Rupee Bulls See Patel Surviving $20 Billion Outflow BaptismBy
NAB raises September forecast for Indian currency to 66/dollar
Mizuho Bank says ‘continuity is the relief’ with Patel at helm
The inflation-fighting credentials of new central bank chief Urjit Patel may help shore up the rupee as maturing deposits trigger a flood of outflows.
Patel, currently a deputy governor of the Reserve Bank of India, faces his first major test as an estimated $26 billion in deposits raised from non-resident Indians in 2013 starts to fall due next month, of which the RBI sees $20 billion leaving the country over four months. The rupee has fallen 0.3 percent this month to 67.1850 per dollar in Mumbai on Monday, taking its 2016 decline to 1.5 percent, Asia’s worst performance after China’s yuan.
“Continuity is the relief,” said Vishnu Varathan, a senior economist in Singapore at Mizuho Bank Ltd., which sees the currency trading at 67.5 by year-end. “Near-term diminished prospects of an interest-rate cut may dent the strength of inflows, but quick realization of macro stability and consequent risk-adjusted return should restore a fair amount of rupee strength.”
The rupee has delivered total returns of about 28 percent during Governor Raghuram Rajan’s three-year term that ends Sept. 4, the best performance among major Asian currencies. Patel was his right-hand man as he spearhead the biggest reforms in the central bank’s 81-year history, including implementing an inflation target and preparing the groundwork for the formation of a policy-setting panel.
While speaking in Mumbai on Friday, Rajan said he’s confident Patel will ably guide the panel on inflation targets, adding that while July’s 6.07 percent jump in consumer prices was high, he had no doubt they will fall in months ahead.
“The appointment of Urjit Patel as the next RBI governor is an important medium-term positive for the rupee given his focus on inflation-targeting,” Standard Chartered Plc strategists, including Robert Minikin, wrote in a note Thursday. They said the RBI will continue to contain rupee volatility and that foreign investors’ positioning in Indian markets "remains light compared to the rest of the region.”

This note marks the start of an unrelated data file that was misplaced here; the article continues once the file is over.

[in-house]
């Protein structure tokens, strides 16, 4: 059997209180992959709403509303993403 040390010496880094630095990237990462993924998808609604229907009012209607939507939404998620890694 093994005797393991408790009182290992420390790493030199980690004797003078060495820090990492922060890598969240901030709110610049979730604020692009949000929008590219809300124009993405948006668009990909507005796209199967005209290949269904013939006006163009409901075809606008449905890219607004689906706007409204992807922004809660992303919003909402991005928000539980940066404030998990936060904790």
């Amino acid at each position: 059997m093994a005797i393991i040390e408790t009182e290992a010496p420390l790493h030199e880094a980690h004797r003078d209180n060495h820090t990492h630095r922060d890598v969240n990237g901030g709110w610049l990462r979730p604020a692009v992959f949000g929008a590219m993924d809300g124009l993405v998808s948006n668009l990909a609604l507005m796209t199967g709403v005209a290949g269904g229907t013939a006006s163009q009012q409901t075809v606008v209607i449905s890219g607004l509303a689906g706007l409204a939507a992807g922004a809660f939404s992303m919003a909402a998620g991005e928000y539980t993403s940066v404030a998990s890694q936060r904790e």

The bank boosted its year-end rupee forecast to 66.25 a dollar from 68 previously, more bullish than the median of 68.50 in estimates compiled by Bloomberg.
National Australia Bank Ltd. raised its September forecast for the rupee to 66 per dollar from 67 earlier, according to report Monday, saying that the currency has a “good chance” of being one of the outperformers over the next few quarters.
“With the major event risk of the succession at the RBI now over, the attractiveness of Indian financial assets can now come to the fore more strongly,” NAB strategists Christy Tan and Julian Wee wrote in the report. “Whether or not Patel’s hawkishness actually manifests remains to be seen but for now this is likely to be supportive for the rupee and government bonds, as it provides reassurance about the government’s commitment to fiscal discipline.”
The RBI raised funds from non-residents in 2013 to support the rupee after it plunged to an all-time low of 68.845 a dollar. Of the total deposits falling due, 81 percent mature in October-November, Yes Bank Ltd. estimates. To prepare, the central bank had been buying dollars in the forward markets and has built up record foreign-exchange reserves. It added $1.35 billion to its war chest in the week through Aug. 19, taking the stockpile to $367 billion.
“The rupee has underperformed other Asian currencies year to date,” said Mitul Kotecha, head of Asia currency and rates strategy at Barclays Plc in Singapore. "This may reflect some preemptive dollar buying by the RBI ahead of the upcoming redemptions."
Patel will take over after a period of relative stability in the local currency. Expected price swings over three months in dollar-rupee plunged to an eight-year low on Aug. 8. The RBI itself though is going through a period of upheaval. The new governor will oversee the roll-out of an independent monetary policy committee to decide rates, expected to be formed this year.
“Dr. Patel represents continuity at a key time when a new monetary policy framework has been agreed on but not yet implemented,” said Rajeev De Mello, Singapore-based head of Asian fixed income at Schroder Investment Management Ltd, which oversaw $460 billion of assets globally as of June 30. He expects fewer rate cuts.
Prime Minister Narendra Modi’s government this month also agreed to a target of 4 percent inflation through 2021, while allowing fluctuations in a 2 percent to 6 percent band. Consumer prices in July breached the upper bound of the RBI’s target range, rising the most in 23 months. Stable inflation would boost the appeal of India’s 10-year bond yields, already the highest among major Asian markets.
The yield on sovereign notes due January 2026 rose three basis points last week to 7.13 percent. It was at 7.12 percent on Monday.
“Patel’s appointment ultimately is likely to bode well for the rupee,” said Kotecha. “The fact that he has been closely allied with Governor Rajan’s policies and played a key role in reforms suggests that policy continuity is highly likely.”